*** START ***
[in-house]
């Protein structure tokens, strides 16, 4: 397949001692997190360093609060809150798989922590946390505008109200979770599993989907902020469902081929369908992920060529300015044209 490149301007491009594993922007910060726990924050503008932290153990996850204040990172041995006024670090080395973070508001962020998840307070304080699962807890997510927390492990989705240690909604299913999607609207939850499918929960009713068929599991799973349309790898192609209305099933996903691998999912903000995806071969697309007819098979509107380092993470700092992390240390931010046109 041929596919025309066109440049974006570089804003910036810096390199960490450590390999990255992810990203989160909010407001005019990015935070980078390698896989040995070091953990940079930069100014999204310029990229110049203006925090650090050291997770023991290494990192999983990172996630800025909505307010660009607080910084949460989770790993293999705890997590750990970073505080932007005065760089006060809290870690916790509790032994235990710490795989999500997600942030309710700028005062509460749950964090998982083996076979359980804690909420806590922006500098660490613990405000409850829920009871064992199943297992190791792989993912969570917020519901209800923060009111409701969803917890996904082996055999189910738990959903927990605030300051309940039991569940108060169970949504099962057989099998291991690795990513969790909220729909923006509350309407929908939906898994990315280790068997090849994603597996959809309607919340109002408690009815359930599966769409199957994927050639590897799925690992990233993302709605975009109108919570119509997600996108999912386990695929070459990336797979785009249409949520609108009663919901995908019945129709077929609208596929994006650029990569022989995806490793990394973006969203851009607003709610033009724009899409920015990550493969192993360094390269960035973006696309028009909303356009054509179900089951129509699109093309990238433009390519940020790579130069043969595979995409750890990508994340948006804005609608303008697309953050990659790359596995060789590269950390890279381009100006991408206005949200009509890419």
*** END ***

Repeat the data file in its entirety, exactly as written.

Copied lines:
[in-house]
């Protein structure tokens, strides 16, 4: 397949001692997190360093609060809150798989922590946390505008109200979770599993989907902020469902081929369908992920060529300015044209 490149301007491009594993922007910060726990924050503008932290153990996850204040990172041995006024670090080395973070508001962020998840307070304080699962807890997510927390492990989705240690909604299913999607609207939850499918929960009713068929599991799973349309790898192609209305099933996903691998999912903000995806071969697309007819098979509107380092993470700092992390240390931010046109 041929596919025309066109440049974006570089804003910036810096390199960490450590390999990255992810990203989160909010407001005019990015935070980078390698896989040995070091953990940079930069100014999204310029990229110049203006925090650090050291997770023991290494990192999983990172996630800025909505307010660009607080910084949460989770790993293999705890997590750990970073505080932007005065760089006060809290870690916790509790032994235990710490795989999500997600942030309710700028005062509460749950964090998982083996076979359980804690909420806590922006500098660490613990405000409850829920009871064992199943297992190791792989993912969570917020519901209800923060009111409701969803917890996904082996055999189910738990959903927990605030300051309940039991569940108060169970949504099962057989099998291991690795990513969790909220729909923006509350309407929908939906898994990315280790068997090849994603597996959809309607919340109002408690009815359930599966769409199957994927050639590897799925690992990233993302709605975009109108919570119509997600996108999912386990695929070459990336797979785009249409949520609108009663919901995908019945129709077929609208596929994006650029990569022989995806490793990394973006969203851009607003709610033009724009899409920015990550493969192993360094390269960035973006696309028009909303356009054509179900089951129509699109093309990238433009390519940020790579130069043969595979995409750890990508994340948006804005609608303008697309953050990659790359596995060789590269950390890279381009100006991408206005949200009509890419």